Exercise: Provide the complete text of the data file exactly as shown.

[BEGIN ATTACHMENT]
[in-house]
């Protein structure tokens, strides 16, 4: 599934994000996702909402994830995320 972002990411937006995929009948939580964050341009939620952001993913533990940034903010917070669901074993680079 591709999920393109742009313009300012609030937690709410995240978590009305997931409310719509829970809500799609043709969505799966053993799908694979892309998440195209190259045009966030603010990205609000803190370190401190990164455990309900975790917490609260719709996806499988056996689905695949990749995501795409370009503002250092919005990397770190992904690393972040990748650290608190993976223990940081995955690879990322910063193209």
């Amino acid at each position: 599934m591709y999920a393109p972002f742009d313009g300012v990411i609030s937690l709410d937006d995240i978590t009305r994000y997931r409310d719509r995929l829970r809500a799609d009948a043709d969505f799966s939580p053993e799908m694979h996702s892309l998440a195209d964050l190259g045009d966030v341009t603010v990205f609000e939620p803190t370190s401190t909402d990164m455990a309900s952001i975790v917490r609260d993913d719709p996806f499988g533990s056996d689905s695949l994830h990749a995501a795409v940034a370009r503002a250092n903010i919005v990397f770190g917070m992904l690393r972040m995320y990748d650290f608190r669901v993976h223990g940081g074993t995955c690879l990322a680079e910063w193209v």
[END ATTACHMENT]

[in-house]
């Protein structure tokens, strides 16, 4: 599934994000996702909402994830995320 972002990411937006995929009948939580964050341009939620952001993913533990940034903010917070669901074993680079 591709999920393109742009313009300012609030937690709410995240978590009305997931409310719509829970809500799609043709969505799966053993799908694979892309998440195209190259045009966030603010990205609000803190370190401190990164455990309900975790917490609260719709996806499988056996689905695949990749995501795409370009503002250092919005990397770190992904690393972040990748650290608190993976223990940081995955690879990322910063193209």
């Amino acid at each position: 599934m591709y999920a393109p972002f742009d313009g300012v990411i609030s937690l709410d937006d995240i978590t009305r994000y997931r409310d719509r995929l829970r809500a799609d009948a043709d969505f799966s939580p053993e799908m694979h996702s892309l998440a195209d964050l190259g045009d966030v341009t603010v990205f609000e939620p803190t370190s401190t909402d990164m455990a309900s952001i975790v917490r609260d993913d719709p996806f499988g533990s056996d689905s695949l994830h990749a995501a795409v940034a370009r503002a250092n903010i919005v990397f770190g917070m992904l690393r972040m995320y990748d650290f608190r669901v993976h223990g940081g074993t995955c690879l990322a680079e910063w193209v």